OF ALL THE great twentieth-century explorers, travellers, geographers (call them what you will), Wilfred Thesiger is perhaps the hardest to keep in perspective. The generation that spent the most time with him, and remembers him at first hand, lionises him still, having festooned him with medals, awards and civic honours when he was alive - David Attenborough puts him 'on the pedestal of the great explorers of the eighteenth and nineteenth centuries'. A younger generation that was not there to experience the impact of his two landmark books, Arabian Sands (1959) and The Marsh Arabs (1964), is, however, becoming increasingly cynical about his methods and accomplishments. For the moment it is simply too soon to tell whether the traditionalists or the revisionists will hold sway; whether Thesiger's achievements are of their age or have a more enduring meaning. Robin Hanbury-Tenison neatly describes this tension in his obituary of Thesiger in Geographical magazine: 'I thought him . . . an archaic figure with excessively reactionary views. Only later did I realise that behind the facade of the British upper class lay a passionate environmentalist, whose radical views on globalisation, the misuse of the planet the significance of traditional societies and values have now entered the mainstream.'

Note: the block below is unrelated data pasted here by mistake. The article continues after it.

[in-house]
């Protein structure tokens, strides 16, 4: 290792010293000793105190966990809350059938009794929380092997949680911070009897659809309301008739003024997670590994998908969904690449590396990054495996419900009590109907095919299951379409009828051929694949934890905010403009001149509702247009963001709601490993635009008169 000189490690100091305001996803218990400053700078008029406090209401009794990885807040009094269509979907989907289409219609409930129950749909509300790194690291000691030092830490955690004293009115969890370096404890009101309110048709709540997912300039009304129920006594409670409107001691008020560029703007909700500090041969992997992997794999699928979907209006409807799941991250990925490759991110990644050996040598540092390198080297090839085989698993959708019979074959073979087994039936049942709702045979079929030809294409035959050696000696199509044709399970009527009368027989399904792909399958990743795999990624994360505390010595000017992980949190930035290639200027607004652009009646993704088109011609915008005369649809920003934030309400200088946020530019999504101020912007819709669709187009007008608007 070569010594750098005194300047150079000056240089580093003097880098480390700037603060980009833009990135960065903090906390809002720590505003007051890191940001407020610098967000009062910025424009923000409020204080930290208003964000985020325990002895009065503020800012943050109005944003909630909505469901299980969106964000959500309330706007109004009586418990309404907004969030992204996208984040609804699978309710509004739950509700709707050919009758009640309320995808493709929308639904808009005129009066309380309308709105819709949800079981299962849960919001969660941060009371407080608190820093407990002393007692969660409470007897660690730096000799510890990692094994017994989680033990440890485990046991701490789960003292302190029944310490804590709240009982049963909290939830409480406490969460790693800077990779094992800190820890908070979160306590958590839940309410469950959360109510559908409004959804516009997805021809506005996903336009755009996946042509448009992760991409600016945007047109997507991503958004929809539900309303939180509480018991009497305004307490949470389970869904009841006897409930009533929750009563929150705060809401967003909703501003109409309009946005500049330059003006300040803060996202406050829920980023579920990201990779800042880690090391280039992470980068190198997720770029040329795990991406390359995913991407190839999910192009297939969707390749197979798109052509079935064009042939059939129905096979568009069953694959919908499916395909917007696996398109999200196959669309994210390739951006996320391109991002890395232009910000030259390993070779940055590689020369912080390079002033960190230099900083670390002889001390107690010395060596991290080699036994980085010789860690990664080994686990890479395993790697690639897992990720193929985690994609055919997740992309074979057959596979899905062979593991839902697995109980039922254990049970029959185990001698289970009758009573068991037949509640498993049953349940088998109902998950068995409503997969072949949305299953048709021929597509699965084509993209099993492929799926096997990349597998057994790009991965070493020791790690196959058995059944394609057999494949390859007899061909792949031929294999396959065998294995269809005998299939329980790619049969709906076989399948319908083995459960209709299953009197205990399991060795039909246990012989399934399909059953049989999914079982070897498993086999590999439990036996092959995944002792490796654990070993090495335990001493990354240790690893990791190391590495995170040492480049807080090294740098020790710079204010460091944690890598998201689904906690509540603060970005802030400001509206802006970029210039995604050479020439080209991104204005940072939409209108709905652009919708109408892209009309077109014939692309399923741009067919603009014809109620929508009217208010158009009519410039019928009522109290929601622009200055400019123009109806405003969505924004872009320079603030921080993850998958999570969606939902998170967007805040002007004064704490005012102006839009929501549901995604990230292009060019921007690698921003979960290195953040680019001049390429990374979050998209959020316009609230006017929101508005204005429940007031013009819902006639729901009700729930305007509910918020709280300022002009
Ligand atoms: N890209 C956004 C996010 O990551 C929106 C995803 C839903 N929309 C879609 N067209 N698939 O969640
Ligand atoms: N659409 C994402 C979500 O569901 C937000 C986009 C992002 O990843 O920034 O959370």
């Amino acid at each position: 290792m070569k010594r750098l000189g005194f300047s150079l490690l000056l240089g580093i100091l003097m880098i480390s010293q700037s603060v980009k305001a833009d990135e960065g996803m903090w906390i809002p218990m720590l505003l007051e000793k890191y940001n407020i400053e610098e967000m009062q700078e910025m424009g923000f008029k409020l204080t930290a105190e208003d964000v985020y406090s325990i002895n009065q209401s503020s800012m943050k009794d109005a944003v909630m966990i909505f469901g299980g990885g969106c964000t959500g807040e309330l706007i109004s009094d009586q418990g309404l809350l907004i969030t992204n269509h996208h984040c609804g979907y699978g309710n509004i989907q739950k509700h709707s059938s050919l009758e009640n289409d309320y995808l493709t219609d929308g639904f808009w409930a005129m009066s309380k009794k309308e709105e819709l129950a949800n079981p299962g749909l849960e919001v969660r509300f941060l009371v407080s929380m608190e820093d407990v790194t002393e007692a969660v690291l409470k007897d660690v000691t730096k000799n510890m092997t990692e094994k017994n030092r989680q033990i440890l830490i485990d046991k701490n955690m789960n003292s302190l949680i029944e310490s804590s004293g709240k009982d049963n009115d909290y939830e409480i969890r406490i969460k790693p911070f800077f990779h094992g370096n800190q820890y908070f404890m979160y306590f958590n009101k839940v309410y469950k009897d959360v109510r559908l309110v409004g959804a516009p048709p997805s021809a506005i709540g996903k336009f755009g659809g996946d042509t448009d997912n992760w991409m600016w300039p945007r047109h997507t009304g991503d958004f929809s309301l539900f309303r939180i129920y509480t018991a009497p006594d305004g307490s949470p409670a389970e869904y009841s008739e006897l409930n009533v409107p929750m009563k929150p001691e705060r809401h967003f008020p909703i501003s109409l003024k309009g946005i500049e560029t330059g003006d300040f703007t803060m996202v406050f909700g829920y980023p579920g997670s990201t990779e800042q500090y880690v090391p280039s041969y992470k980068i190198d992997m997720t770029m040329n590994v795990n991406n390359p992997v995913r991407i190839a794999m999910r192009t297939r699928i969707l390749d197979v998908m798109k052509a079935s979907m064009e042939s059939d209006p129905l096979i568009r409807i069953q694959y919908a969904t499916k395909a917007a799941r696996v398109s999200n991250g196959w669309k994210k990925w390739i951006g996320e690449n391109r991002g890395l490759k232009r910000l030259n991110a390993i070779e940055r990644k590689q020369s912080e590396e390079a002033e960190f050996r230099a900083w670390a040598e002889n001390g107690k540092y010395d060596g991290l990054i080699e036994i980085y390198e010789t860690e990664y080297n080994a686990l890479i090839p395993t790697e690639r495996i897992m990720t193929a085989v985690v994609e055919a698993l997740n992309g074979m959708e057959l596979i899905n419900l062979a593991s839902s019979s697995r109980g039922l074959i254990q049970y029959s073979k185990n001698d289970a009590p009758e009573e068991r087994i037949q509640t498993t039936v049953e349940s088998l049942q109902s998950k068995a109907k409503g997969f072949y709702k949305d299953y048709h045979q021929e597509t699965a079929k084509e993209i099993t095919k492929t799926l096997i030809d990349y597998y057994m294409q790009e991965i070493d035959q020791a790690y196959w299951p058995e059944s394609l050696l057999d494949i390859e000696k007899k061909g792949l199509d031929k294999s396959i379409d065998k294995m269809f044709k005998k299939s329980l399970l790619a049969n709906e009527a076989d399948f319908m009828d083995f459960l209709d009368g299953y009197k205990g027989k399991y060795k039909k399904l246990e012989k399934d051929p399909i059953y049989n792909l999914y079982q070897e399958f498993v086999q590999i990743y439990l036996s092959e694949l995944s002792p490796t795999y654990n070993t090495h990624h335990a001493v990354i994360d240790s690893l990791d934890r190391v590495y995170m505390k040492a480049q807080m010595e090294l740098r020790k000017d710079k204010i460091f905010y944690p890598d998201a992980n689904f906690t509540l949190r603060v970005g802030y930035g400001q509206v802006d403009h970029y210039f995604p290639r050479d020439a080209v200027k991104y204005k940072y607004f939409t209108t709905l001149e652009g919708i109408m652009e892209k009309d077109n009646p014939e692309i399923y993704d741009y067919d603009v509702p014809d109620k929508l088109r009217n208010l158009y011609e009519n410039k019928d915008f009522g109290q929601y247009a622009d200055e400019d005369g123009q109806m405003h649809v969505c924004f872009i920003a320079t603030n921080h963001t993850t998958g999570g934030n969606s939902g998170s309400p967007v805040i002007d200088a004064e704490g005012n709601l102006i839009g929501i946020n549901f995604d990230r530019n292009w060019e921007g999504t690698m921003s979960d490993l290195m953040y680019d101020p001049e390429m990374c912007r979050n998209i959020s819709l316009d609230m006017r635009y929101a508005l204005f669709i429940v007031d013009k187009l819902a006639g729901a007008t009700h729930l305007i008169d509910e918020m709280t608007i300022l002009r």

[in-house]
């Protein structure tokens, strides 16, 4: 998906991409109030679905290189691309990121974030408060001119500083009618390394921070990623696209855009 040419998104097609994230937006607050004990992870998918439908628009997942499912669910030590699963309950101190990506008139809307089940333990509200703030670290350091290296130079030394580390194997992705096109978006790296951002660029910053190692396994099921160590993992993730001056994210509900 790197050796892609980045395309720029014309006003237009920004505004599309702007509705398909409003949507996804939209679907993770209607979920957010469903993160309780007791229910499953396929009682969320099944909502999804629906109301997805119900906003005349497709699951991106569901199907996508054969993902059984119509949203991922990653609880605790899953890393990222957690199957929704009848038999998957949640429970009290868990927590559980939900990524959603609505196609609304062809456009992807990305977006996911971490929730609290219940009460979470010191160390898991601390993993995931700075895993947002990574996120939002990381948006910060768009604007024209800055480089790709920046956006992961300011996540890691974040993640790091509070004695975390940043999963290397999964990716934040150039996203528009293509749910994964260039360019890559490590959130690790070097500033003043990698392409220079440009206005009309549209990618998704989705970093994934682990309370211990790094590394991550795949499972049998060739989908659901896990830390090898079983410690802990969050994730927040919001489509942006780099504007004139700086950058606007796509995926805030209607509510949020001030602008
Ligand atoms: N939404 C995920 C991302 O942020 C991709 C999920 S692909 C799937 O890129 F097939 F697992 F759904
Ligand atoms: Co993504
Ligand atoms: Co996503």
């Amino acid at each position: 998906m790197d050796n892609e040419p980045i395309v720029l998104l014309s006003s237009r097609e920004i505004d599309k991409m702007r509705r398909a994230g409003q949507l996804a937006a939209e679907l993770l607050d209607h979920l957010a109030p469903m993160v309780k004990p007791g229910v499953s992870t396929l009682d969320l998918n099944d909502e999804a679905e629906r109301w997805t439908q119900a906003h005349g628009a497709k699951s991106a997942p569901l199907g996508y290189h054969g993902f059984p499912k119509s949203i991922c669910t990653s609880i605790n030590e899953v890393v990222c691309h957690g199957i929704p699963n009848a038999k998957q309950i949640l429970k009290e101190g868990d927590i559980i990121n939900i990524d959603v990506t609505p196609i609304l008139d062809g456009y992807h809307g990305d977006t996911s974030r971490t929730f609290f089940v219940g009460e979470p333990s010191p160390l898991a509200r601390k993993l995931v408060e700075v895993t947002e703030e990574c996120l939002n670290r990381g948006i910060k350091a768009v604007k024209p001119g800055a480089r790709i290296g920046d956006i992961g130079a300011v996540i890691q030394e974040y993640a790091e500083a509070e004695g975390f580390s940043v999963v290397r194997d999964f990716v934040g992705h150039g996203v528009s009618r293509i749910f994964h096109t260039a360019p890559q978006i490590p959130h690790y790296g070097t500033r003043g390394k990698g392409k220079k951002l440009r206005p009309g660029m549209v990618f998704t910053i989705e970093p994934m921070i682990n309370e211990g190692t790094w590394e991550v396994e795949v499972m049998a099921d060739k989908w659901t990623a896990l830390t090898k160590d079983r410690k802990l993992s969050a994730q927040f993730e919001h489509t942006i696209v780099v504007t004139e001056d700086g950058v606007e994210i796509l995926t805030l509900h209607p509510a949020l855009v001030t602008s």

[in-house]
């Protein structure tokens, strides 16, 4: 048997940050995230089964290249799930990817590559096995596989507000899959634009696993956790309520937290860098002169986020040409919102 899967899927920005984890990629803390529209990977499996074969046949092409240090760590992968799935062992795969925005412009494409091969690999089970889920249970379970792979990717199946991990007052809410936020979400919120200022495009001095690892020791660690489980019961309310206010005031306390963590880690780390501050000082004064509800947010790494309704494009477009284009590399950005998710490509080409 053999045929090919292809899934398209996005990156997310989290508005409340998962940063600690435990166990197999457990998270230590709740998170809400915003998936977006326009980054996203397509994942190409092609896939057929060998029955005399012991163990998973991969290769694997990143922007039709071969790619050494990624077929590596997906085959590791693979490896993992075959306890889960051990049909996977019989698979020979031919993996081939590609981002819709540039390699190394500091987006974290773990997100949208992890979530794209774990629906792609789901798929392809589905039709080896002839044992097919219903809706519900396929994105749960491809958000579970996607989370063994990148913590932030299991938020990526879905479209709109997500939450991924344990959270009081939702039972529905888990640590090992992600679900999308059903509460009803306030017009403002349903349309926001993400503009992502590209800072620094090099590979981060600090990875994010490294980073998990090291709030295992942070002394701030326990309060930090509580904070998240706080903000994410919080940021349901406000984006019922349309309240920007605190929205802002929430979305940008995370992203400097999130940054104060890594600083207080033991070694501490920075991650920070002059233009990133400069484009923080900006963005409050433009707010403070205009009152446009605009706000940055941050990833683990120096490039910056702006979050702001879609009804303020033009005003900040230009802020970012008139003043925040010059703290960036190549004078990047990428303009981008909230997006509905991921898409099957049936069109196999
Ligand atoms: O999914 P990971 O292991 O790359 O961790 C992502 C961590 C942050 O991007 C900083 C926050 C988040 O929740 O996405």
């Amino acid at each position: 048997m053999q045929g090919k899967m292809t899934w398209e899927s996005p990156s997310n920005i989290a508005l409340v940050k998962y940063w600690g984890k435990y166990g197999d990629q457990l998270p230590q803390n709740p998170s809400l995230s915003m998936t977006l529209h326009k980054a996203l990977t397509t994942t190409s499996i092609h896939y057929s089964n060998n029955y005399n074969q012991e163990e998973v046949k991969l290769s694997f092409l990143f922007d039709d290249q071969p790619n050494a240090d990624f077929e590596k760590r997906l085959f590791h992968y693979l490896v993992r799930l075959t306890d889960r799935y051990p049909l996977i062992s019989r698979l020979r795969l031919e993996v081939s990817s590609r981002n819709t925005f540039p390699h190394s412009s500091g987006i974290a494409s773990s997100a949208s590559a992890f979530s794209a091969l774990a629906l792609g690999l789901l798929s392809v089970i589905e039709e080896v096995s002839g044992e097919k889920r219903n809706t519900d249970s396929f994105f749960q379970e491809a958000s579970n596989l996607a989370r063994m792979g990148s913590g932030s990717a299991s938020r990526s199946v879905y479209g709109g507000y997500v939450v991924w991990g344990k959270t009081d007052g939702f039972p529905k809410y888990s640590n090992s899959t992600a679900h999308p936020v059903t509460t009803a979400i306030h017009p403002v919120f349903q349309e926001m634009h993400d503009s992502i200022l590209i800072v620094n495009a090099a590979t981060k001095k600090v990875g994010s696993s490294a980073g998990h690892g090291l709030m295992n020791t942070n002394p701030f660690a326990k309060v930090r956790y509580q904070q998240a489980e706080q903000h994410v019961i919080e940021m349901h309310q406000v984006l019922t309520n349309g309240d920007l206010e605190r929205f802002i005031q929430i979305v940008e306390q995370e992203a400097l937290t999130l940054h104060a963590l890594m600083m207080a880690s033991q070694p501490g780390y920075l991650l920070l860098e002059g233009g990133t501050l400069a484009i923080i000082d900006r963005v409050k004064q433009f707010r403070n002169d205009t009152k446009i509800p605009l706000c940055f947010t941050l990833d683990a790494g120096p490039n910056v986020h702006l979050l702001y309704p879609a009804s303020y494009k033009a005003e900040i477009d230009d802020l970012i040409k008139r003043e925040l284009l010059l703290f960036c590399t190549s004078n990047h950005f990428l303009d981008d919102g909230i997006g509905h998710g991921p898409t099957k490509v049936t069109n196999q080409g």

Thesiger is currently undergoing the predictable scrutiny that any eminent person with a formidable reputation suffers when they have the misfortune to die at an extremely old age, as Thesiger did in August 2003. Orthodox views will always be challenged, and it is becoming almost trendy to cock a snook